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The public want stronger powers for EPA to pursue polluters
August 24 2017
By Hugo Hodge
Victorians want third-party enforcement rights to take action against big polluters in case the Environment Protection Authority (EPA) can’t or won’t, according to a new study.
The Environment Justice Australia’s (EJA) community survey found people want stronger enforcement powers for the EPA and for human health to be a priority in decision making.
“The principle is essentially quite simple,” says the Director of Advocacy and Research Nicola Rivers on the EJA website.
“People who bear the burden of pollution should be able to question decisions that force that burden on them – and to have those decisions reviewed,” she says.
“Environmental justice cannot be achieved if communities have no right to be involved in decision-making; or in knowing what pollutants are being released into their environment; or in preventing the pollution of their communities.”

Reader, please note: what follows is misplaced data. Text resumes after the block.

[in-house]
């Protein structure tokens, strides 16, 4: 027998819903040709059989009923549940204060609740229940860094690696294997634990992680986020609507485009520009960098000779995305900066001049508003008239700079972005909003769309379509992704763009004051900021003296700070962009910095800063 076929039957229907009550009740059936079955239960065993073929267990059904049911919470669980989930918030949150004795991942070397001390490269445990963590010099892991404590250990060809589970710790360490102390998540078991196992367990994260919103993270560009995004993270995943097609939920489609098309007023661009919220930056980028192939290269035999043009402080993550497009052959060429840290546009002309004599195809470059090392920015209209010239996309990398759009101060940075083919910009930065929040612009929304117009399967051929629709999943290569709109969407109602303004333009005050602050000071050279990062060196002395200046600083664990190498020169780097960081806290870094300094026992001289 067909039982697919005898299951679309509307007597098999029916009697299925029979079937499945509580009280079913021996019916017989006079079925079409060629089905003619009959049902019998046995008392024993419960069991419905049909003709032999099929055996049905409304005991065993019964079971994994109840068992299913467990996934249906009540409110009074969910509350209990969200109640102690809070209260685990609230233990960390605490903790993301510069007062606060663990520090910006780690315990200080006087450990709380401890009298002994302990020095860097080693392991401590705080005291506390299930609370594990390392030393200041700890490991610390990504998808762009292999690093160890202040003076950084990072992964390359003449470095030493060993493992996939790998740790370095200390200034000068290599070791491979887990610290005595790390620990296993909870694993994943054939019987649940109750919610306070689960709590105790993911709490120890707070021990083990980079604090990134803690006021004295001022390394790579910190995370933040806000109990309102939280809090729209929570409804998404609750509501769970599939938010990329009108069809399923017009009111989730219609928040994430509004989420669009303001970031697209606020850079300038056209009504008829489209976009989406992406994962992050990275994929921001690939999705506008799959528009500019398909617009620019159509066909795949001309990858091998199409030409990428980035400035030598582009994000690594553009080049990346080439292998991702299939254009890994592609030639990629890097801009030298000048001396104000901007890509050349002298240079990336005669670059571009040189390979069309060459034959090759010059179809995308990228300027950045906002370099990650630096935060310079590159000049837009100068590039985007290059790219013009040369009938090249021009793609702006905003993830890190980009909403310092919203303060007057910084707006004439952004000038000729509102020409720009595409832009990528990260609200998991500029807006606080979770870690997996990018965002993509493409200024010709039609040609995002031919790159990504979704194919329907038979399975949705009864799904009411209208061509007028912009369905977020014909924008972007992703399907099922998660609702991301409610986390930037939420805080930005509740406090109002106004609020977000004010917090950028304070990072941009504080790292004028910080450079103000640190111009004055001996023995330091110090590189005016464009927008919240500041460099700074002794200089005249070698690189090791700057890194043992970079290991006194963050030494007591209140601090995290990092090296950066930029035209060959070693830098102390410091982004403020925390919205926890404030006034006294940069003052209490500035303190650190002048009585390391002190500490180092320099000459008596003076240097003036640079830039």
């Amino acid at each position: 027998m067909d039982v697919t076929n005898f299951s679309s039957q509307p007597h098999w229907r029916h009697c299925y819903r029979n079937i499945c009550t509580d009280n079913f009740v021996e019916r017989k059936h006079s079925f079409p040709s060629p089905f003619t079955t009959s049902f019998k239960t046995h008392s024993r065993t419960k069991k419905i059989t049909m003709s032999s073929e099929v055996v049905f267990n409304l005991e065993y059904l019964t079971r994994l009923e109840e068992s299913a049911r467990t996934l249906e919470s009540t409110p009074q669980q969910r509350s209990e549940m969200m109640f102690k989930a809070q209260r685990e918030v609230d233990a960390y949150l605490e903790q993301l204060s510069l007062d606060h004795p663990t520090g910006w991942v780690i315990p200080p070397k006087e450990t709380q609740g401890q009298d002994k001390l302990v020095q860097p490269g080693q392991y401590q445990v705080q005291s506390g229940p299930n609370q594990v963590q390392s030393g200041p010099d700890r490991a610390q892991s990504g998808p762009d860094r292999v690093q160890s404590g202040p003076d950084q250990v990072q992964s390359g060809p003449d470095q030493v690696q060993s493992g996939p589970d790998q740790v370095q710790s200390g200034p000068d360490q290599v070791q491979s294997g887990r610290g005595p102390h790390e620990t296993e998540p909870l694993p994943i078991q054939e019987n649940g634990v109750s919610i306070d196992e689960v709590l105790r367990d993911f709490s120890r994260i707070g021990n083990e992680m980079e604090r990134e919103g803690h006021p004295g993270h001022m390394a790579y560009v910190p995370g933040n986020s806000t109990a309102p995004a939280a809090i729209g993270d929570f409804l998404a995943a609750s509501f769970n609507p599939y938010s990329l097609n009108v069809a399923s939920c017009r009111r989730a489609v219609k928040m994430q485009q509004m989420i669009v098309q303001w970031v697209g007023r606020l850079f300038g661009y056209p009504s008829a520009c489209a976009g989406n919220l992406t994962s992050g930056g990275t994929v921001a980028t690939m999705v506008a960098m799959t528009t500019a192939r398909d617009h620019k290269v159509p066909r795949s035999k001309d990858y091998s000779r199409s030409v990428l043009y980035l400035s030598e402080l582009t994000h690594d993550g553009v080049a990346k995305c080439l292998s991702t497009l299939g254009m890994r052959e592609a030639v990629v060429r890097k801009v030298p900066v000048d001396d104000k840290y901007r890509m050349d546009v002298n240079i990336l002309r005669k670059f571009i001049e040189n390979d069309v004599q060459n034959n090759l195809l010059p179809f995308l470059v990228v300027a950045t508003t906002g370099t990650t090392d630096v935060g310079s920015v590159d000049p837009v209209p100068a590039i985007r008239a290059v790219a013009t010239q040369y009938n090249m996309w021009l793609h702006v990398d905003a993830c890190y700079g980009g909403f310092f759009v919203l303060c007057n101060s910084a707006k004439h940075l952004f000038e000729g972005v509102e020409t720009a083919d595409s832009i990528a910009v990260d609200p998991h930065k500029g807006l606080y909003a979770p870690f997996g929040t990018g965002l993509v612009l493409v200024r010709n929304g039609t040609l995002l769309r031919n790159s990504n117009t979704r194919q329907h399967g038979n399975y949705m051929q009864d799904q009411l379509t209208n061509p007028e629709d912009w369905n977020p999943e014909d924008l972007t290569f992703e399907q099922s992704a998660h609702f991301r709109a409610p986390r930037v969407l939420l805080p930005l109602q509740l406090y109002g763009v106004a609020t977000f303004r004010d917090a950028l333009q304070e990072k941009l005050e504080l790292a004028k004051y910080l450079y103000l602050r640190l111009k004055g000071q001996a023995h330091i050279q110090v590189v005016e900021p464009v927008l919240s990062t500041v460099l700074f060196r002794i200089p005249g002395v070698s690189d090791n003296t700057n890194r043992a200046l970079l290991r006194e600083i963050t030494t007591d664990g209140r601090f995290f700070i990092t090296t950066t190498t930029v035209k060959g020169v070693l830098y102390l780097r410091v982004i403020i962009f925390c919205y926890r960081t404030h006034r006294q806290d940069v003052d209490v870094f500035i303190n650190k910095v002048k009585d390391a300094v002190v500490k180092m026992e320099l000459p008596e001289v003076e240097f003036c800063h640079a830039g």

Survey respondents came from various parts of Melbourne and Victoria and were questioned on a wide range of pollution issues.
Air pollution was a significant issue with 47 percent of respondents identified air pollution as the predominant environmental justice issue in their area.
A notable issue to emerge from the survey was that people want to be involved in decision-making and for the EPA to be held to account for its actions.
The community wants the EPA and our environment protection laws to be the first line of defence against harm.
The state Government has said it is committed to implementing environmental justice into decision-making across all levels of government.
The Andrews Labor Government has committed $45.5 million to commence priority reforms which seek to modernise the EPA’s governance and overhaul the Environment Projection Act 1970.
Two separate pieces of legislation will replace the Act which will give the EPA strengthened governance and create a modernised Environment Protection Act which applies to the EPA and other entities charged with reducing pollution and waste impacts.
EJA believes this means environmental benefits and harms must be distributed evenly.
“People care deeply about the environment that surrounds them from the air they breathe and water they drink, to the nature they enjoy for recreation, relaxation and rejuvenation,” says Nicola Rivers.
“Everyone has an equal right to be involved in decision-making about their environment,” she says.